```
-- Se tiene definida la siguiente tabla
CREATE TABLE MY_TABLA
(
ID NUMBER (3),
NUM_TAB FLOAT (3)
);
INSERT INTO MY_TABLA
VALUES (24, 24);
SELECT ID, NUM_TAB FROM MY_TABLA;
-- 24 20
```
```

- Why
`NUM_TAB`

was it inserted`20`

, if it was sent`24`

? - In what situations is it advisable to change the precision of a field
`FLOAT`

by default?

Although not very clear, the explanation is in the documentation here: FLOAT Data Type .

When you define a column with

`FLOAT(n)`

, as you may have noticed,`n`

it does not express the precision in number of decimal digits, as it happens with the type`NUMBER(n)`

for example. Rather, it`n`

represents the precision in number ofbits. And even that is not entirely true, the fullest explanation is much more complicated. You can find more details in this answer on SO if you want to go deeper into the topic beyond my simplistic explanation.A rough way to understand the value

`n`

is that for every 3 bits (give or take) you set to the type`FLOAT`

, this gives you one more digit of allowed precision. A simple formula but it is only an approximation is:It's because when specifying a

`3`

bit precision (`FLOAT(3)`

), this is actually equivalent to a single digit of precision (`1 = (3 / 3) + 1`

). In order to express`24`

, you need at least 2 digits of precision, so you would have to declare the type`FLOAT(n)`

with a value`n`

of at least`4`

.Now, to understand why the value was replaced

`24`

with`20`

, you first need to understand that when we talk aboutprecision digits`FLOAT`

, we 're actually talking aboutsignificantdigits when it comes to type . In other words, when we say that it`FLOAT(3)`

is equivalent to a single digit precision, this does not mean that only the numbers from -9 to 9 can be expressed. Rather it means that, whatever value is expressed, it can only include a maximum of 1 significant digit.For example, all of the following numbers can be expressed with a

`FLOAT(3)`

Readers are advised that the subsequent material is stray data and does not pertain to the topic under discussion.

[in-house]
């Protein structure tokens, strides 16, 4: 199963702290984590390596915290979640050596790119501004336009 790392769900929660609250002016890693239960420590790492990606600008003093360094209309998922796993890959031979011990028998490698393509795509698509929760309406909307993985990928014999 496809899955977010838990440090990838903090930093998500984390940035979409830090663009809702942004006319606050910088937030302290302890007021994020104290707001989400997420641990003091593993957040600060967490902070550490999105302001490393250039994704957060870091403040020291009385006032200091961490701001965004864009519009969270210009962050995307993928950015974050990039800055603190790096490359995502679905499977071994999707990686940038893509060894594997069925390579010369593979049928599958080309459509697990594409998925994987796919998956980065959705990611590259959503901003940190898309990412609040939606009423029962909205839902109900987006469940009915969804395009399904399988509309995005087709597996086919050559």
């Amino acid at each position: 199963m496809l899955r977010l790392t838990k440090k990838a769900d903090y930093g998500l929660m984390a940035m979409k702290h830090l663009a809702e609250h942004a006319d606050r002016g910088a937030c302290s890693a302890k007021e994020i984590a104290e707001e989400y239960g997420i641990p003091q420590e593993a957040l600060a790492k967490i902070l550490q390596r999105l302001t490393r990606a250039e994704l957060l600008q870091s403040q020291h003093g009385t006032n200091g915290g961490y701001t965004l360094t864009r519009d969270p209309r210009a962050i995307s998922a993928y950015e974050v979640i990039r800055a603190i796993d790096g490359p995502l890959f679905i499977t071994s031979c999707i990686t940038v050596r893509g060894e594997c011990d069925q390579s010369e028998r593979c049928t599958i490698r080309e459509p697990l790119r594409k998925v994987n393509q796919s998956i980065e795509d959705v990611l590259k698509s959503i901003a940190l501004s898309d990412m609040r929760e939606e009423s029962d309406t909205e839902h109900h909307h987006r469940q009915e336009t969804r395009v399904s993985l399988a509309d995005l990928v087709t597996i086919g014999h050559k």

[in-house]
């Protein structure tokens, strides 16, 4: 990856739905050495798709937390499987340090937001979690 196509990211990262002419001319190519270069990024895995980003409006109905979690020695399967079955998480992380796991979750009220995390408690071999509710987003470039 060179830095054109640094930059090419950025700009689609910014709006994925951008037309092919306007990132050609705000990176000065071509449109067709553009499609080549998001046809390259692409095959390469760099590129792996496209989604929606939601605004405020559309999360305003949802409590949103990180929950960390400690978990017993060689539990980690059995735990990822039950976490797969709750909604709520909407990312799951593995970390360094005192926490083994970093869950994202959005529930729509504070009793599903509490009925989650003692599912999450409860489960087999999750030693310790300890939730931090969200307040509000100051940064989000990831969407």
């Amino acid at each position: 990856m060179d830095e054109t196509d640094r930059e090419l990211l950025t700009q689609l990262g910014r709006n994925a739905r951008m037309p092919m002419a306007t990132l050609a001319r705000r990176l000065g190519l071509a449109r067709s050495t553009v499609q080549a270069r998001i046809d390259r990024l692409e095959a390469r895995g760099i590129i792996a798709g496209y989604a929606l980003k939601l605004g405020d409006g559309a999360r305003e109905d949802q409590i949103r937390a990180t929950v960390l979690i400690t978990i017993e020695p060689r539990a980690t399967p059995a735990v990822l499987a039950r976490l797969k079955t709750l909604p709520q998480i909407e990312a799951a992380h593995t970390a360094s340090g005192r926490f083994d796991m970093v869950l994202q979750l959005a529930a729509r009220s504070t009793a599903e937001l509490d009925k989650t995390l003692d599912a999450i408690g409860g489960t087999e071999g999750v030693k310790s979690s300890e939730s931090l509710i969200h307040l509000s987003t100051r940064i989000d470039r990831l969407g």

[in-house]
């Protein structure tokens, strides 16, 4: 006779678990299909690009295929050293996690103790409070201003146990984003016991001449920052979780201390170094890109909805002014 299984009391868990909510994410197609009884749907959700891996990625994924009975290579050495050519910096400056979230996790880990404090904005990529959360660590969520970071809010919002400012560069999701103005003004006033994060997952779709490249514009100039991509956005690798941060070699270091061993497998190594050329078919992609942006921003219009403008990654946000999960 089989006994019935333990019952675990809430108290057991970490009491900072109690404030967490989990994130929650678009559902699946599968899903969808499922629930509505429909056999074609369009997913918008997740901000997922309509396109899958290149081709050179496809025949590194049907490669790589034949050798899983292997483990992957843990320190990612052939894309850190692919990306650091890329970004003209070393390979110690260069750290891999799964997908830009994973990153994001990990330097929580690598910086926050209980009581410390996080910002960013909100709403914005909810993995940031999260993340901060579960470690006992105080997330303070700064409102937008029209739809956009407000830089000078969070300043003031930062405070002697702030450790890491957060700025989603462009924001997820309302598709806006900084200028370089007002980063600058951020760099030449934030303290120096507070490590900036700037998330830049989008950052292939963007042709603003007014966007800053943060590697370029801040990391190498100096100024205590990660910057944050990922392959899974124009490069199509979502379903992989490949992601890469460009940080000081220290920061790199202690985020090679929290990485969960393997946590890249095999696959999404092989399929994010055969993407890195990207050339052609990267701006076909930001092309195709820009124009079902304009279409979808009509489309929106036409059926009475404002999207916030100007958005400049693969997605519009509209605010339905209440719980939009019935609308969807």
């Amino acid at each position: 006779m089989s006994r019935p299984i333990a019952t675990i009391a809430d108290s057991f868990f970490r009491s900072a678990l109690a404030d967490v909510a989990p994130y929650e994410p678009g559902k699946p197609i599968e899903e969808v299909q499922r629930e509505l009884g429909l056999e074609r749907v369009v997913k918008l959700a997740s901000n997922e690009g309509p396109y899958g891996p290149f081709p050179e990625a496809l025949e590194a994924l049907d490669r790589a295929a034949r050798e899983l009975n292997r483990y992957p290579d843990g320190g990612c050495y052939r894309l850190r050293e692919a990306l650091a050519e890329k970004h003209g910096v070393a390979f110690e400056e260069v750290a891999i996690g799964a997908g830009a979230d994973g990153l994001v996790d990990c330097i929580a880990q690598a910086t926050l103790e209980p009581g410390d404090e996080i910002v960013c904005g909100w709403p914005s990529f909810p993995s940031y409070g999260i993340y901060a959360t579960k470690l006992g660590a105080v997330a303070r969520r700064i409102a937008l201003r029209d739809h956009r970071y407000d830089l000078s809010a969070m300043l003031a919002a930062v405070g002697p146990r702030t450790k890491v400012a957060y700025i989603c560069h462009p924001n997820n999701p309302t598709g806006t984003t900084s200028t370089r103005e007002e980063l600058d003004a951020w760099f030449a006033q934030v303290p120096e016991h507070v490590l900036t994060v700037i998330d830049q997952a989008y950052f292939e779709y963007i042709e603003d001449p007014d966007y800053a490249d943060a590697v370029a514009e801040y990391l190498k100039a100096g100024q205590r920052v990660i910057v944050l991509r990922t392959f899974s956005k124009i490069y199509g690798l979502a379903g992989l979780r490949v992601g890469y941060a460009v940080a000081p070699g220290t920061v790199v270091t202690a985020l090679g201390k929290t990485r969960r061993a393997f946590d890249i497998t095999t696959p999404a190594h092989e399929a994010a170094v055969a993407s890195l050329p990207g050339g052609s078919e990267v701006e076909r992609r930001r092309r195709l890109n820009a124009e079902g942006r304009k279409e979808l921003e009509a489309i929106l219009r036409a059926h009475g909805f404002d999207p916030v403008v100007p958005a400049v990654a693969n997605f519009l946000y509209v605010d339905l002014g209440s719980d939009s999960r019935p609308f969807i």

without problems, because they only have 1 significant digit:`2 (2e0)`

`30 (3e1)`

`400 (4e2)`

`5000 (5e3)`

`60000 (6e4)`

In contrast, the following numbers, although smaller in some cases, require more significant digits:

`24 (24e0)`

(2 significant digits:`24`

)`480 (48e1)`

(2 significant digits:`48`

)`5001 (5001e0)`

(4 significant digits:`5001`

)`60300 (603e2)`

(3 significant digits:`603`

)In all of these cases, what the type

`FLOAT`

does is replace the input with the closest approximate number that can be expressed within the number of significant digits allowed. For example, taking the examples above again, they are substituted like this:`24 --> 20 (2e1)`

`480 --> 500 (5e2)`

`5001 --> 5000 (5e3)`

`60300 --> 60000 (6e4)`

In theory you would use it when you want to control the maximum number of bytes the column can consume, and if you are willing to sacrifice value precision to do so.

But Oracle itself recommends that, if you have that goal, it's better to use types

`BINARY_FLOAT`

that`BINARY_DOUBLE`

already have clearly defined byte boundaries, rather than messing around`FLOAT(n)`

where the meaning and effect of the value`n`

is very confusing.And, of course, if you don't intend to allow Oracle to silently substitute values when the precision exceeds a certain limit, then it's better to use the type

`NUMBER(n)`

that is more strict in its use, and that throws an error when a value exceeds the defined limit, instead of replacing it with an approximation.